•If you already have automatic toilets and sinks installed, call your service technician and ask for sensor adjustments and make sure the sensors do not go off too frequently; activating only when you want them too.

Water Heaters

•Hot water takes energy, install a water feed pump.  The faster your water heats, the less water is wasted waiting for the water to get to the heated temperature that is preferred. (Aim for a maximum temperature around 120 degress F).

Office Kitchen

•Install an energy-efficient dishwasher in the office kitchen.   Using a high quality dishwasher (vs. doing dishes by hand), actually saves water.   Remember to only run the dishwasher when fully loaded.



Easy Water Saving Tips at the Kitchen Sink!


•Rinse fruits and veggies in a bowl of water vs. under a running faucet.

•Reuse water from boiling or steaming pasta and vegetables to water plants as soon as the water cools.

•If you finish a cold drink and have ice cubes left over, put the ice in planters or flower pots.

•Only run the washing machine and dishwasher when you have full loads.

•When washing your hands, don’t let the water run while you’re lathering up your hands with soap.

•Fix any leaks or malfunctions immediately to avoid more costly repairs, more money spent on your water bill and damage.

Visit:  VenturaWater.net and VenturaWater.org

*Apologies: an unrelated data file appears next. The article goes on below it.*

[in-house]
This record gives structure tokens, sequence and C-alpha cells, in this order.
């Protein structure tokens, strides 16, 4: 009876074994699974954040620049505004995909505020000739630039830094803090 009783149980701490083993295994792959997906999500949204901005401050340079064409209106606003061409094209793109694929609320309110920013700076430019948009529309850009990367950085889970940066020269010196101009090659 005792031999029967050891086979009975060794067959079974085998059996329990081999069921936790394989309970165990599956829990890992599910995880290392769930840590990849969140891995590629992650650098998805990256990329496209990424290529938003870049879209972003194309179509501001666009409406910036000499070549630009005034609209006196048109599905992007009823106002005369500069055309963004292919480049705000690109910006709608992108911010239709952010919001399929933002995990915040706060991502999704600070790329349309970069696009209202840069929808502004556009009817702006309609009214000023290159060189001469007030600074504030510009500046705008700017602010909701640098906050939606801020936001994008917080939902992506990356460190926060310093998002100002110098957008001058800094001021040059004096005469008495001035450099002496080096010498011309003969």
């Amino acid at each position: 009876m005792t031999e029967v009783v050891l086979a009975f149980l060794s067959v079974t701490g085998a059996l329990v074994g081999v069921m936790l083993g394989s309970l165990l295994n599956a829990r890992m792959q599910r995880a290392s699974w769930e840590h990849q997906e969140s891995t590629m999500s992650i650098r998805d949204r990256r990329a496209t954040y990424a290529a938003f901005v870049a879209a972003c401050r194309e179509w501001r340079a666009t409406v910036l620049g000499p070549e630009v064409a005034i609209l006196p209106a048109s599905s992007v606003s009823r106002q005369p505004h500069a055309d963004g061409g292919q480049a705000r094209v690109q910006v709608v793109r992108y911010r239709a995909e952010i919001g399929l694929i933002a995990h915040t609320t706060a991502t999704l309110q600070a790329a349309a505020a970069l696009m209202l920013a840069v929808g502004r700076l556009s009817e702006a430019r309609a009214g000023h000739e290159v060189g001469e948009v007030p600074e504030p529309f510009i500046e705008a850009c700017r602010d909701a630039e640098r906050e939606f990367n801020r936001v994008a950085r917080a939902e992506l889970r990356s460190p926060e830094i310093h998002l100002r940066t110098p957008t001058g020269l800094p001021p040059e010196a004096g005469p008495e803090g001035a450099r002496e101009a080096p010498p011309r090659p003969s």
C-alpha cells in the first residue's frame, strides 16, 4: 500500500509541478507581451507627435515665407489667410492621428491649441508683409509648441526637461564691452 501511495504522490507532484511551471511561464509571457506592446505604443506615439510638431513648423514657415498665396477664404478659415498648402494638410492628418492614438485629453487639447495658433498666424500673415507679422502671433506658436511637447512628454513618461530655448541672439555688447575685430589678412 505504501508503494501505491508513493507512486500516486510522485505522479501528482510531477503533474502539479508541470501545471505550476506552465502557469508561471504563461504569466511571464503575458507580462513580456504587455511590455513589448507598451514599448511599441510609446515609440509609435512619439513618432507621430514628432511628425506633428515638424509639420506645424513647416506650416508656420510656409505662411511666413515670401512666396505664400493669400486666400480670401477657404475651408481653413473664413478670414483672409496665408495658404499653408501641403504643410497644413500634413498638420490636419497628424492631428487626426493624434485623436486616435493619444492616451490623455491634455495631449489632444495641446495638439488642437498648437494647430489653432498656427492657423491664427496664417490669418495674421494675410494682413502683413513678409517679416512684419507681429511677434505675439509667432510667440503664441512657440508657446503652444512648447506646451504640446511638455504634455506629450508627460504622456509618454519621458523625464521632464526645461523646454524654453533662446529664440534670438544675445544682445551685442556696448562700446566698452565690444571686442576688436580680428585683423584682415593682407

Did You Know? Water Use in Daily Life


The average American family uses more than 300 gallons of water per day at home. Roughly 70 percent of this use occurs indoors. Nationally, outdoor water use accounts for 30 percent of household use yet can be much higher in drier parts of the country and in more water-intensive landscapes. For example, the arid West has some of the highest per capita residential water use because of landscape irrigation.

Find out more WATER FACTS and WATER USE from EPA.gov

Visit:  VenturaWater.net and VenturaWater.org

5 Cool Outdoor Water-Saving Tips!


When the weather is hot, take note of these cool summer water-saving tips!

•Use a Pool Cover.   It takes about 19,000 gallons of water to fill the average swimming pool, and left uncovered, pool water can evaporate at a rate of about 1,000 gallons a month!  So, cover your pool when not in use and save gallons of water from evaporating.  You’ll also save on pool cleaning!

•Don’t let the hose run.  When you’re outside watering the lawn or gardening, get a squeeze (pistol grip) nozzle for your hose so you don’t have to let water run.  According to the EPA, nationwide, landscape irrigation is estimated to account for nearly one-third of all residential water use, totalling 9 billion gallons per day.   Save on this most precious natural resource.  In Ventura, currently all water comes from local resources.  Let’s keep it that way!

•Pack your own bottle.  When you’re out of the house, travel with your own water bottle filled with tap water from home.  It’s more economical, saves on the environment, and is healthier for you.  Water from the tap is constantly monitored and held to a higher standard.

•Set your lawn mower one notch higher.  Longer grass means less evaporation.  Longer lawns are also better for your grass and helps prevents weeds from growing.

•Avoid the use of misters.  Water evaporates almost immediately in hot weather.  Instead, reach for a cool drink!

Visit:  VenturaWater.org and VenturaWater.net